VuePress is a markdown-centered static site generator. You can write your content (documentations, blogs, etc.) in Markdown, then VuePress will help you to generate a static site to host them.
The purpose of creating VuePress was to support the documentation of Vue.js and its sub-projects, but now it has been helping a large amount of users to build their documentation, blogs, and other static sites.
Routes are generated according to the relative path of your markdown files. Each Markdown file is compiled into HTML with markdown-it and then processed as the template of a Vue component. This allows you to directly use Vue inside your Markdown files and is great when you need to embed dynamic content.
During development, we start a normal dev-server, and serve the VuePress site as a normal SPA. If you’ve used Vue before, you will notice the familiar development experience when you are writing and developing with VuePress.
During build, we create a server-rendered version of the VuePress site and render the corresponding HTML by virtually visiting each route. This approach is inspired by Nuxt's
nuxt generate command and other projects like Gatsby.
Nuxt is an outstanding Vue SSR framework, and it is capable of doing what VuePress does. But Nuxt is designed for building applications, while VuePress is more lightweight and focused on content-centric static sites.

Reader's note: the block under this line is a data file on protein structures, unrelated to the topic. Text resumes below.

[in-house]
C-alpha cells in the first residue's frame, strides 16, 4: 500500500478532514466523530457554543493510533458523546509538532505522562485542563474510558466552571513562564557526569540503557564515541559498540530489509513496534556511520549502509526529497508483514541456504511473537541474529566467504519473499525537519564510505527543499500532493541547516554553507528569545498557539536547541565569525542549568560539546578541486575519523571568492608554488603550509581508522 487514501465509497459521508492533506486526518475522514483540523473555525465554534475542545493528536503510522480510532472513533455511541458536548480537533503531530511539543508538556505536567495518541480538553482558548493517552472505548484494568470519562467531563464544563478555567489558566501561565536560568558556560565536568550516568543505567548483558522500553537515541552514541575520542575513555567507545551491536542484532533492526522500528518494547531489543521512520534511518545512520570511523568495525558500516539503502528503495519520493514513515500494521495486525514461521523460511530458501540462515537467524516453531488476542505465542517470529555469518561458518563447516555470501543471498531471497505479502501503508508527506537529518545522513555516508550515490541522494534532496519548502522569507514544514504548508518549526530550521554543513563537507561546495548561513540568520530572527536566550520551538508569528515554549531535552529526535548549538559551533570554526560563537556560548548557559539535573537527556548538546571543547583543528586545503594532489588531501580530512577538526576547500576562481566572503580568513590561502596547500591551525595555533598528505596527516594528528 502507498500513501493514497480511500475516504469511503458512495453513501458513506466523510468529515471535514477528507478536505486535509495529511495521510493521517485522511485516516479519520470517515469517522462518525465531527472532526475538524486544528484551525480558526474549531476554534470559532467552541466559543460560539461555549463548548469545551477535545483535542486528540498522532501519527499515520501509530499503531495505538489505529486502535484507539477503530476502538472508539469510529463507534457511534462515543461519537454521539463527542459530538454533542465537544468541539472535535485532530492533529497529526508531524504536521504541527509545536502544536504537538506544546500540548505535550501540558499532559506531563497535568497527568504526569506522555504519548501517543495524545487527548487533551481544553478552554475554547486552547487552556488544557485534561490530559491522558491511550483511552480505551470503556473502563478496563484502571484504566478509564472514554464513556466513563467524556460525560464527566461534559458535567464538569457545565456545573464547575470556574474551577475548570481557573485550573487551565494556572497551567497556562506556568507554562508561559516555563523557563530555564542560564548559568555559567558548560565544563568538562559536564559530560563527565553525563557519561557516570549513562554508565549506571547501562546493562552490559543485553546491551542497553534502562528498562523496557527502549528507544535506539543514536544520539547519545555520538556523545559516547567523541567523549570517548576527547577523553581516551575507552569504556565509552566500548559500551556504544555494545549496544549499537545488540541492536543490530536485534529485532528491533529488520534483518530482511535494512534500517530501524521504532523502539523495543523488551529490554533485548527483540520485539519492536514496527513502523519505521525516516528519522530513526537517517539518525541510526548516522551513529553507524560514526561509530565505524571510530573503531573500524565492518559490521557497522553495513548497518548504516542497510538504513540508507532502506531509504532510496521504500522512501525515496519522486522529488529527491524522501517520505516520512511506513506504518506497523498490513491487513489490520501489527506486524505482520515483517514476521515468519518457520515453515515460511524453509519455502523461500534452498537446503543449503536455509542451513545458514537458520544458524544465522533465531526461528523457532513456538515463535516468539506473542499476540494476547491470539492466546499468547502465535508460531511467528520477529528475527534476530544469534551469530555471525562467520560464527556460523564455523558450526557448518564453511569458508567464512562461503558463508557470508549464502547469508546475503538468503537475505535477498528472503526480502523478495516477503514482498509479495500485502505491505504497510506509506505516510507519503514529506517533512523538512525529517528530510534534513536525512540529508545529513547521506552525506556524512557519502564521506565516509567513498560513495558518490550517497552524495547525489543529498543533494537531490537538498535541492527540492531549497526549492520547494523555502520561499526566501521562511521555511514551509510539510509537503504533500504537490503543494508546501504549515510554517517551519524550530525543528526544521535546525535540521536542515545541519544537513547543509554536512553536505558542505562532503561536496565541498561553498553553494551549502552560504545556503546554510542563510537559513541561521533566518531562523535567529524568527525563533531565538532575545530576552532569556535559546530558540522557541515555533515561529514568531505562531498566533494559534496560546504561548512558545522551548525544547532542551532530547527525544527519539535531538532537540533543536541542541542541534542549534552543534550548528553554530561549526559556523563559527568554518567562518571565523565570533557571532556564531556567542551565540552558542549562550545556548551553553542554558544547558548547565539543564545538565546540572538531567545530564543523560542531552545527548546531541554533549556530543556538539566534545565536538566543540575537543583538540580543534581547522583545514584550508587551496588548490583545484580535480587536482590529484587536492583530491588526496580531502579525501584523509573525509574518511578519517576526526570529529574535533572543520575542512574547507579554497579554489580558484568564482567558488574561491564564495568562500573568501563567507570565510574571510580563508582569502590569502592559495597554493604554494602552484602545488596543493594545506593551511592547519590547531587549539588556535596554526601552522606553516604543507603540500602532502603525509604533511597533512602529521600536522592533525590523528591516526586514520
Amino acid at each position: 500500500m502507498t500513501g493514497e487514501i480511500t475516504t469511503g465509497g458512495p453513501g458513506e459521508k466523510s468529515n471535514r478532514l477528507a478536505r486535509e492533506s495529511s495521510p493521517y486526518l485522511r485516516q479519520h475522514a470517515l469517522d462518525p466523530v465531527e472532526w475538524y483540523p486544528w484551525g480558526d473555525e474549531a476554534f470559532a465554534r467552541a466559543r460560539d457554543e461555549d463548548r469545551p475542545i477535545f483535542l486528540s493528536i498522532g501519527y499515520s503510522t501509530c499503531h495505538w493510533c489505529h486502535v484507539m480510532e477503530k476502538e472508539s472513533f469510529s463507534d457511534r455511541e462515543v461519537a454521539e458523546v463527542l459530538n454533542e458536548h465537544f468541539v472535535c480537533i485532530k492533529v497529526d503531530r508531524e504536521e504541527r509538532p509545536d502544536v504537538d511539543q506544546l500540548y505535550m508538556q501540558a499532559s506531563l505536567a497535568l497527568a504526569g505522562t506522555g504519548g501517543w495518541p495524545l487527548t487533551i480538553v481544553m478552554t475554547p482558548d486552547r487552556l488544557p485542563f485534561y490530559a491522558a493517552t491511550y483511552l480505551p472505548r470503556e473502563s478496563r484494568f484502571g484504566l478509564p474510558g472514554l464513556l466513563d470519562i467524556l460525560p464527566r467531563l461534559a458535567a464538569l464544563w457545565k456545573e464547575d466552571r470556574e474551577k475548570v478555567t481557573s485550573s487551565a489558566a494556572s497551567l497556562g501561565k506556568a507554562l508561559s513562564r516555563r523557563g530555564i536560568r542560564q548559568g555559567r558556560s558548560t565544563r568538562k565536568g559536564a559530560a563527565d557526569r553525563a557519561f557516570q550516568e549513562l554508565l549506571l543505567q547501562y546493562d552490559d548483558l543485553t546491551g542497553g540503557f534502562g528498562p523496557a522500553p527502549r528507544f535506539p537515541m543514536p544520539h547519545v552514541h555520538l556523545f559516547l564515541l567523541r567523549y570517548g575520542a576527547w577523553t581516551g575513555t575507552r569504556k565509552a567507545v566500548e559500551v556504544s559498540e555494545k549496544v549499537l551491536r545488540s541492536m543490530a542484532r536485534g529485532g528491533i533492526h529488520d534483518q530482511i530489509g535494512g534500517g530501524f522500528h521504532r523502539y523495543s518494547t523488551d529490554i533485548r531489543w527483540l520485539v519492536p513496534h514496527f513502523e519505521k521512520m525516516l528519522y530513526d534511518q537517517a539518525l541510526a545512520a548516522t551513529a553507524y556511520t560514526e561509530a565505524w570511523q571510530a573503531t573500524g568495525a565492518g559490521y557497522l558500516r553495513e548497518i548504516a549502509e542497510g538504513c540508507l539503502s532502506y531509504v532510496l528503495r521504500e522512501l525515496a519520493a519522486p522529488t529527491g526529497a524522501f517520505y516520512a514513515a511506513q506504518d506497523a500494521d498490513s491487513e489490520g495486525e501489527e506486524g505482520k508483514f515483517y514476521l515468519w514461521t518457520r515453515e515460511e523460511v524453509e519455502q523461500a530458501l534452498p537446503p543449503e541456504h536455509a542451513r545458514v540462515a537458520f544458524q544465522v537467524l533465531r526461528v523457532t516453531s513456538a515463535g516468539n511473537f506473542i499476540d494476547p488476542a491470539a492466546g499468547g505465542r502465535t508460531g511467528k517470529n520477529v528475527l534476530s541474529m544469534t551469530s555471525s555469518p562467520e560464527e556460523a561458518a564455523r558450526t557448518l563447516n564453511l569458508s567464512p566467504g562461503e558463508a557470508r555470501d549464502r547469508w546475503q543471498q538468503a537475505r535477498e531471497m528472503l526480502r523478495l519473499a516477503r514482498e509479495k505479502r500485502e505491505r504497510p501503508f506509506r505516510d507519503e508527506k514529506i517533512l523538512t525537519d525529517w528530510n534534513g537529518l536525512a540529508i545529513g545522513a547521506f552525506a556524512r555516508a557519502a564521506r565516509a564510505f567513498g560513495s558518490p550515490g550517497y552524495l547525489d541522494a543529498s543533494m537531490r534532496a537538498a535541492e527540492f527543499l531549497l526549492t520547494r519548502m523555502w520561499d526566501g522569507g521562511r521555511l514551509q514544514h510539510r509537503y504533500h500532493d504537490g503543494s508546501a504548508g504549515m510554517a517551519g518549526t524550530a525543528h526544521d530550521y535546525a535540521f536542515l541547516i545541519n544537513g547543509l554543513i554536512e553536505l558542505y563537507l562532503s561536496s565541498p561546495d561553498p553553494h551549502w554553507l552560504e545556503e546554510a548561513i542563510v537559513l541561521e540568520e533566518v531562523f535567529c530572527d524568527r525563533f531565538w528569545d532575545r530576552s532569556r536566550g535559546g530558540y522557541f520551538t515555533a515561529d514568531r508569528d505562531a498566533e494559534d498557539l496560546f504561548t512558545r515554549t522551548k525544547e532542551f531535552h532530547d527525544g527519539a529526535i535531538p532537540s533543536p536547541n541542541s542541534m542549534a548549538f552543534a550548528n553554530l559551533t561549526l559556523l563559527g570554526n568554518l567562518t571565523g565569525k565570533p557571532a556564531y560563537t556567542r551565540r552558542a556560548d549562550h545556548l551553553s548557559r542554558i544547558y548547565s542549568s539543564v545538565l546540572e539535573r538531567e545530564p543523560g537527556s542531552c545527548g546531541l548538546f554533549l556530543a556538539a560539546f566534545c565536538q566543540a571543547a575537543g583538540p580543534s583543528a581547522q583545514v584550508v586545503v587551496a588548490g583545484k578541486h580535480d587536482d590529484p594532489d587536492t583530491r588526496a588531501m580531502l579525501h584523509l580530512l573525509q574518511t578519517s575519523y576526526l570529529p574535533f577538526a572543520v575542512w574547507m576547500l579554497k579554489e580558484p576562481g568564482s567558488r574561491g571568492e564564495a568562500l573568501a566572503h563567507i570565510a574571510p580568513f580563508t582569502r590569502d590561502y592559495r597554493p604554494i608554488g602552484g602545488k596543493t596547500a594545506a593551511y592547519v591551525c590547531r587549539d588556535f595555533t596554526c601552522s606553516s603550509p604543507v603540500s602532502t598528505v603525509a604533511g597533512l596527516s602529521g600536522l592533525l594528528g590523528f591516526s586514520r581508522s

VitePress is the little brother of VuePress. It's also created and maintained by our Vue.js team. It's even more lightweight and faster than VuePress. However, as a tradeoff, it's more opinionated and less configurable. For example, it does not support plugins. But VitePress is powerful enough to make your content online if you don't need advanced customizations.
It might not be an appropriate comparison, but you can take VuePress and VitePress as Laravel and Lumen.
Both are great projects and also Vue-powered. Except they are both fully runtime-driven and therefore not SEO-friendly. If you don’t care for SEO and don’t want to mess with installing dependencies, these are still great choices.
Hexo has been serving the Vue 2.x docs well. The biggest problem is that its theming system is static and string-based - we want to take advantage of Vue for both the layout and the interactivity. Also, Hexo’s Markdown rendering isn’t the most flexible to configure.
We’ve been using GitBook for most of our sub project docs. The primary problem with GitBook is that its development reload performance is intolerable with a large amount of files. The default theme also has a pretty limiting navigation structure, and the theming system is, again, not Vue based. The team behind GitBook is also more focused on turning it into a commercial product rather than an open-source tool.